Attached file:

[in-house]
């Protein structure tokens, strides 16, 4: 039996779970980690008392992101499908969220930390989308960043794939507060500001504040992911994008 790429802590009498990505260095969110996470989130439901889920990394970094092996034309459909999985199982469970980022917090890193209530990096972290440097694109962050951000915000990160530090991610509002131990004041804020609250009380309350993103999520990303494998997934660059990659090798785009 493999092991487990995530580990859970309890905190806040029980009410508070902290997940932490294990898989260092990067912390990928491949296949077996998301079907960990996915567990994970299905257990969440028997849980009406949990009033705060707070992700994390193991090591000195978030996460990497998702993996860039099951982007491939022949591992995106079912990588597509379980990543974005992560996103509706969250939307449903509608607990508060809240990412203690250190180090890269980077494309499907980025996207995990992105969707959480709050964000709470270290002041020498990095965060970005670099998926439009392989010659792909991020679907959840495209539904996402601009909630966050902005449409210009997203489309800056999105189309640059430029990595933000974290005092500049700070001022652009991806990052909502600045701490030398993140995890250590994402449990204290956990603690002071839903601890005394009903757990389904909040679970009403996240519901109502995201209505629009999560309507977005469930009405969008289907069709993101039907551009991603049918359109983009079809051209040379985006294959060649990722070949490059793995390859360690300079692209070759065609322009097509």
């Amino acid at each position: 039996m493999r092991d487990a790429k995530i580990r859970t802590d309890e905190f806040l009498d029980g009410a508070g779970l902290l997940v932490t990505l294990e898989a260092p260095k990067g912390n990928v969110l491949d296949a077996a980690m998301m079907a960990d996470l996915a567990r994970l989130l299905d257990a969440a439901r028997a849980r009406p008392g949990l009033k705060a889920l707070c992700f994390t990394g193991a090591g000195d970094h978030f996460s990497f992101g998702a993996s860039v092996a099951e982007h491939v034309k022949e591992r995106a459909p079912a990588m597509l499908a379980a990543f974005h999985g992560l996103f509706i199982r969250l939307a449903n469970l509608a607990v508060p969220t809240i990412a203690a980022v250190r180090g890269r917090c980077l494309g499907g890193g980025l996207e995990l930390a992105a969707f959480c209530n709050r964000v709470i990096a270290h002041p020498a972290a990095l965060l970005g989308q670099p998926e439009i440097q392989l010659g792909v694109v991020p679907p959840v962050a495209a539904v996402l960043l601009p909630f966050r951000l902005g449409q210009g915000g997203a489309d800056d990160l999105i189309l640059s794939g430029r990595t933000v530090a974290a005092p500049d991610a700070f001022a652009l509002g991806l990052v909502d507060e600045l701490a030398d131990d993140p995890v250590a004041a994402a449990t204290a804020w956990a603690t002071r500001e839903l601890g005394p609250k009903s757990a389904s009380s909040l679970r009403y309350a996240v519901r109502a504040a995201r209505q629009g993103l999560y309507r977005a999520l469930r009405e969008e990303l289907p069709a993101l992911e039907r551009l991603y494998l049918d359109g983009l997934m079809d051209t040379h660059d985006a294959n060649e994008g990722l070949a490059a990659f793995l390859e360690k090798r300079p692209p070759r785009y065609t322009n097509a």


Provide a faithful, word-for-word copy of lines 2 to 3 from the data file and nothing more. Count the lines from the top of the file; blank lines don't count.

């Protein structure tokens, strides 16, 4: 039996779970980690008392992101499908969220930390989308960043794939507060500001504040992911994008 790429802590009498990505260095969110996470989130439901889920990394970094092996034309459909999985199982469970980022917090890193209530990096972290440097694109962050951000915000990160530090991610509002131990004041804020609250009380309350993103999520990303494998997934660059990659090798785009 493999092991487990995530580990859970309890905190806040029980009410508070902290997940932490294990898989260092990067912390990928491949296949077996998301079907960990996915567990994970299905257990969440028997849980009406949990009033705060707070992700994390193991090591000195978030996460990497998702993996860039099951982007491939022949591992995106079912990588597509379980990543974005992560996103509706969250939307449903509608607990508060809240990412203690250190180090890269980077494309499907980025996207995990992105969707959480709050964000709470270290002041020498990095965060970005670099998926439009392989010659792909991020679907959840495209539904996402601009909630966050902005449409210009997203489309800056999105189309640059430029990595933000974290005092500049700070001022652009991806990052909502600045701490030398993140995890250590994402449990204290956990603690002071839903601890005394009903757990389904909040679970009403996240519901109502995201209505629009999560309507977005469930009405969008289907069709993101039907551009991603049918359109983009079809051209040379985006294959060649990722070949490059793995390859360690300079692209070759065609322009097509």
């Amino acid at each position: 039996m493999r092991d487990a790429k995530i580990r859970t802590d309890e905190f806040l009498d029980g009410a508070g779970l902290l997940v932490t990505l294990e898989a260092p260095k990067g912390n990928v969110l491949d296949a077996a980690m998301m079907a960990d996470l996915a567990r994970l989130l299905d257990a969440a439901r028997a849980r009406p008392g949990l009033k705060a889920l707070c992700f994390t990394g193991a090591g000195d970094h978030f996460s990497f992101g998702a993996s860039v092996a099951e982007h491939v034309k022949e591992r995106a459909p079912a990588m597509l499908a379980a990543f974005h999985g992560l996103f509706i199982r969250l939307a449903n469970l509608a607990v508060p969220t809240i990412a203690a980022v250190r180090g890269r917090c980077l494309g499907g890193g980025l996207e995990l930390a992105a969707f959480c209530n709050r964000v709470i990096a270290h002041p020498a972290a990095l965060l970005g989308q670099p998926e439009i440097q392989l010659g792909v694109v991020p679907p959840v962050a495209a539904v996402l960043l601009p909630f966050r951000l902005g449409q210009g915000g997203a489309d800056d990160l999105i189309l640059s794939g430029r990595t933000v530090a974290a005092p500049d991610a700070f001022a652009l509002g991806l990052v909502d507060e600045l701490a030398d131990d993140p995890v250590a004041a994402a449990t204290a804020w956990a603690t002071r500001e839903l601890g005394p609250k009903s757990a389904s009380s909040l679970r009403y309350a996240v519901r109502a504040a995201r209505q629009g993103l999560y309507r977005a999520l469930r009405e969008e990303l289907p069709a993101l992911e039907r551009l991603y494998l049918d359109g983009l997934m079809d051209t040379h660059d985006a294959n060649e994008g990722l070949a490059a990659f793995l390859e360690k090798r300079p692209p070759r785009y065609t322009n097509a």